A Sermon for Ascension Day

There is a word that, I believe, most children find difficult to hear. And although they may grow slowly into it as youth and young adults, and perhaps even experience a renewed appreciation of it in later life – it still remains (to put it bluntly) a word this is difficult to swallow.

And so – what is this word, you might be asking. Well, I’ll tell you in a moment. And no – it isn’t “no.”

Today is the Seventh Sunday of Easter and we are in the month of May. I’ve always thought of the month of May – and the season of Eastertide – as a time of changes. This is a time of spring-going-into-summer, of graduations, of weddings, of Mother’s Day (followed closely by Father’s Day in a few weeks), and of Memorial Day, marking its remembrance of important life passages. It is a season of picnics, vacations, yard sales, baseball and other outdoor sports, and lots of special occasions. It is a time when many look forward to the school year drawing to a close and the beginning of summertime adventures.

In the liturgical year, the Seventh Sunday of Easter comes right before Pentecost (next Sunday) and right after the Ascension (last Thursday), which is forty days following Easter Sunday – and therefore always falls on a Thursday. So, liturgically speaking, in this month of May, we are in the middle of those days between Jesus’ ascension into heaven and the arrival of the Holy Spirit, the Comforter that Jesus promised would come.

And so here we are at a time in the midst of changes, both in our secular and sacred worlds. It can be an exciting time, but it can also be a confusing one. We are like those musicians who wait with voices and instruments poised, all eyes on the conductor. We are in that precise moment of exquisite anticipation - a moment when we hold our breath, awaiting the downward sweep of the conductor’s baton which, with one movement, sets the glorious music free.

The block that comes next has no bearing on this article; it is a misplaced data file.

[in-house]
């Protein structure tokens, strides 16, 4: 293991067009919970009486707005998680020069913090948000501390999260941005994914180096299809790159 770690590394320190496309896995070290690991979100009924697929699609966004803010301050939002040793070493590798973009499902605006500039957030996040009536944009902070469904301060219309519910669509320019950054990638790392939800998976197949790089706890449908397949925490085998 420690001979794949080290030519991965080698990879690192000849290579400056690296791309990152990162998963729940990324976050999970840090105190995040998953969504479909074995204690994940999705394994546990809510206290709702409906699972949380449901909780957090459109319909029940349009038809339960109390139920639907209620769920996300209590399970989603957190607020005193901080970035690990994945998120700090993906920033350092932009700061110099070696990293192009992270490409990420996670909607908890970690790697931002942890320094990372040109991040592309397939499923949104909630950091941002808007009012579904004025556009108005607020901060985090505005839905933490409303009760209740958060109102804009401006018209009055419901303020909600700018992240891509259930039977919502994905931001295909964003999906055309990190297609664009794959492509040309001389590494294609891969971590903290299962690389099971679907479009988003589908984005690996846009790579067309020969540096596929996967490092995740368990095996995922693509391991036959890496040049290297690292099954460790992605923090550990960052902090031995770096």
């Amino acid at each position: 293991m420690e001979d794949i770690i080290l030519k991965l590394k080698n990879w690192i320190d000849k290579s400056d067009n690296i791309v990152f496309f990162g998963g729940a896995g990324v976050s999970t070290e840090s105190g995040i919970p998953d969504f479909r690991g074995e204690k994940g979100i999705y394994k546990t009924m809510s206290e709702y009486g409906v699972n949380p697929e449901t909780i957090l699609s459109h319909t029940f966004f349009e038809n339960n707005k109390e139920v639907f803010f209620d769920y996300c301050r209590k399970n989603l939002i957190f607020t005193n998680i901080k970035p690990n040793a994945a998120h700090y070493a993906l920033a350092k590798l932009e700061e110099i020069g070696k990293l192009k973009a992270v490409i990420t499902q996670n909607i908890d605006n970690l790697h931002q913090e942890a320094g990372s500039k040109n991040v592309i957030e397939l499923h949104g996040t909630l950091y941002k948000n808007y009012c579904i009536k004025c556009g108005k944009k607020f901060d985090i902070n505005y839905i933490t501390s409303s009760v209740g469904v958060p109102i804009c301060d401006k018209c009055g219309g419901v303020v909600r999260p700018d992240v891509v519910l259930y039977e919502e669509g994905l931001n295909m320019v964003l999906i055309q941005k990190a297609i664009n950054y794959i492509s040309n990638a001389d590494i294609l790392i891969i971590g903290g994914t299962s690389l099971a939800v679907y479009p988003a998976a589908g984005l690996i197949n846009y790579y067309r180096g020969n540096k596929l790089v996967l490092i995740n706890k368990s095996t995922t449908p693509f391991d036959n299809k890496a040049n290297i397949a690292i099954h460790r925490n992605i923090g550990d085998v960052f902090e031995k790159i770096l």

Now: have I given you time enough to think about that word that most children (and adults, too) find difficult to hear? In case you haven’t guessed it by now, the word is “wait.” W-A-I-T. When we wait, it may sometimes seem like we are carrying a very heavy burden – the weight (w-e-i-g-h-t) of the wait (w-a-i-t) that we all too often find troubling and bothersome. Waiting holds us back. It blocks us. It holds us back.

In addition, it seems that we wait for a lot of things. We wait in innumerable lines for innumerable reasons; we wait for an announcement; we wait for airplanes, buses and trains; we wait (and this can be many minutes or hours) at the doctor’s office; we wait for test results and results on that term paper we worked so much on; we wait to be eligible for that driver’s license or to vote; we await our graduation and wedding days; we wait for the birth of a child, or the passing of a loved one; we wait (as Snoopy in the “Peanuts” cartoon waits for “Suppertime – the Very Best Time of the Day!”), as many in the world wait for food and other basic necessities; we wait for justice; we wait for a paycheck; we wait for an important reply from someone; we wait to learn what next may be required of us; we wait for news that can affect or change our lives.